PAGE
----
On a personal mission because some Euro trash made the mistake of fucking with his baby girl, “Bryan Mills” (Liam Neeson) from Taken definitely knew what time it was.  Working private security for some pop singer at the beginning of the film, gravy gigs like this definitely didn’t dull the man’s skills, nor did it slow him down when the time came to kick some ass.  Given just a handful of seconds to speak with his daughter before her kidnapping, Bryan had everything he needed to get his ass in-country, and down to business.  Referred to at one point as an ex-C.I.A. hard-ass, the man’s training and experience leading bone-breaking globe-trots put Bryan in a good position to shake down the scum who’d put together the kidnapping.  As far as this list’s criteria, the man was nearly unapproachable; handy with weapons (he put a pill in some dude’s head who was holding his daughter as a body shield), awesome behind the wheel (multiple downtown Paris car chases), connected to the city’s law enforcement body (he had a cop buddy), and absolutely, positively un-fucking-stoppable when on a mission, Bryan was the real deal.  Seriously!  This guy was chained up to a fucking pipe, with a gun on him, and he still managed to not just break free, but also beat the life out of the idiot dumb enough to have taken a run at him.  An absolute whirlwind of pain and terror, Bryan Mills had everything this list’s super-spy criteria was looking for, except maybe a few more sequels to build an even stronger case…

3.) “Ethan Hunt” from Mission: Impossible, et al –

A master of misdirection, disguise, hand-to-hand combat, weapons usage, and international espionage, it doesn’t get a whole lot better than “Ethan Hunt” (Tom Cruise).  Throughout the course of four separate installments, this guy put his nuts in a sling more times than any reasonable man would risk in four lifetimes!  A different breed of bad-ass than most of the agents listed today, Ethan was unique for his habit of finding trouble rather than dealing with it when it found him.  Indeed, most super-spy movies have shown operatives knocked out of their element by some unforeseen set of circumstances: an event that usually forces the character in question to uncase their more polished skills.  The Mission: Impossible series has almost always framed its scenarios around Hunt and his cohorts seeking out trouble in their pursuit of the wildest, most insane capers.  Almost always the predator rather than the prey, Ethan Hunt was one hell of a dangerous man to have on the loose and on your ass.  This was a guy who fucking broke into a secure vault at C.I.A. headquarters for kicks; this was a guy who waltzed right through the front door of the Kremlin, tooled around in the secure archives, then escaped despite a separate bombing and subsequent arrest.   Fluent in every language conceivable, and skilled enough to use that and a deep bag of tech and parlor tricks to slip in and out of every secure location in the world, four movies have only continued to prove that Ethan was among the very best.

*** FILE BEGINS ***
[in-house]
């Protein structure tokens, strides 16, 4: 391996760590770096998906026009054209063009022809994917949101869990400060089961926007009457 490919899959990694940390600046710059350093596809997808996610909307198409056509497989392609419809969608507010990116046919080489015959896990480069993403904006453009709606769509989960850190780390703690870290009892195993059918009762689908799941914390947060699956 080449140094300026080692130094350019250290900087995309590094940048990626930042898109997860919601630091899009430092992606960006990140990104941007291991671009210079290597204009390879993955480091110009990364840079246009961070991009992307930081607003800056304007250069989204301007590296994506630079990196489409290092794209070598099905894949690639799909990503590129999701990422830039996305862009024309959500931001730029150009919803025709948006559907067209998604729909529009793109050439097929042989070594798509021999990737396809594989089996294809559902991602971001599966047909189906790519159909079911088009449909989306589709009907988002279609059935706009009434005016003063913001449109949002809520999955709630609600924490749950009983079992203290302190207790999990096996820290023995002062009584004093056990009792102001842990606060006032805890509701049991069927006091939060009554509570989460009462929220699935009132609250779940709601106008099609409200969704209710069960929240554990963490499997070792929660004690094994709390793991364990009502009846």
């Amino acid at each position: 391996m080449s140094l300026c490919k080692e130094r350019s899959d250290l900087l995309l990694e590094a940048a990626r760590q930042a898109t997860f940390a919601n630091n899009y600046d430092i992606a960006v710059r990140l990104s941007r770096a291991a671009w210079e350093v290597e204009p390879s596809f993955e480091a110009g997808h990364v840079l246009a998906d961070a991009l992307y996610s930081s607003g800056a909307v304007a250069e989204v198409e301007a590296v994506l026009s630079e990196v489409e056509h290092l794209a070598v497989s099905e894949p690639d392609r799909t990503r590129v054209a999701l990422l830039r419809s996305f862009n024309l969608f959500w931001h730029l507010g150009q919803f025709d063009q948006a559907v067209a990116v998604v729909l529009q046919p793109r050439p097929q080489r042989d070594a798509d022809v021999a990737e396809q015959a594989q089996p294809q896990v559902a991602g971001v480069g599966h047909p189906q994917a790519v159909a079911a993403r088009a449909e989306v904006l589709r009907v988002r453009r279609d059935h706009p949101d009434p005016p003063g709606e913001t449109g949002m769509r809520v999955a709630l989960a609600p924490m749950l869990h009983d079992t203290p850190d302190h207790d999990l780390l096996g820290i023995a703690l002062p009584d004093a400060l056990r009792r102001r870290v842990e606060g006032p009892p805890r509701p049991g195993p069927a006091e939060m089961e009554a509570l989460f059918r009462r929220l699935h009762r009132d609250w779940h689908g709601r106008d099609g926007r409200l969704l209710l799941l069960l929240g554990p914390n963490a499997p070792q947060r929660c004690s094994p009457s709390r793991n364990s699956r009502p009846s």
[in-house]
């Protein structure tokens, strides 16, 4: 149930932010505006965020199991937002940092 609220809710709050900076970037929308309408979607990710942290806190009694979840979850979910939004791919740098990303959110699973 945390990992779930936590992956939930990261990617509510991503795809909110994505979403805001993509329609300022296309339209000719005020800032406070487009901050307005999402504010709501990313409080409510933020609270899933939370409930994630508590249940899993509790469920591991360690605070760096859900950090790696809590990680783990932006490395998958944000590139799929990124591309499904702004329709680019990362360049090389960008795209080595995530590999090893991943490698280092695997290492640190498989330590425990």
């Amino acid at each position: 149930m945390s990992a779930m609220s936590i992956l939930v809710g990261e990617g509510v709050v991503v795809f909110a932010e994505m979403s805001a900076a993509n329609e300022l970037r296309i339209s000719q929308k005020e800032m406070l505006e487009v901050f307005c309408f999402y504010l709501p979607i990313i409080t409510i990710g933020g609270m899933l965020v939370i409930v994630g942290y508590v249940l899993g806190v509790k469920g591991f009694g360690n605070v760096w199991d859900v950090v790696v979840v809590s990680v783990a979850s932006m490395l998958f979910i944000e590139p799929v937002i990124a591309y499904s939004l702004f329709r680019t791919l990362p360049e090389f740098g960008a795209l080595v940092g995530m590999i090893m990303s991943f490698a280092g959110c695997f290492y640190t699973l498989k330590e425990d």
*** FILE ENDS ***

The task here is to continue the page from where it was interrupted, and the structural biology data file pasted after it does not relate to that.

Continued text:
2.) “Jason Bourne” from The Bourne Identity, et al –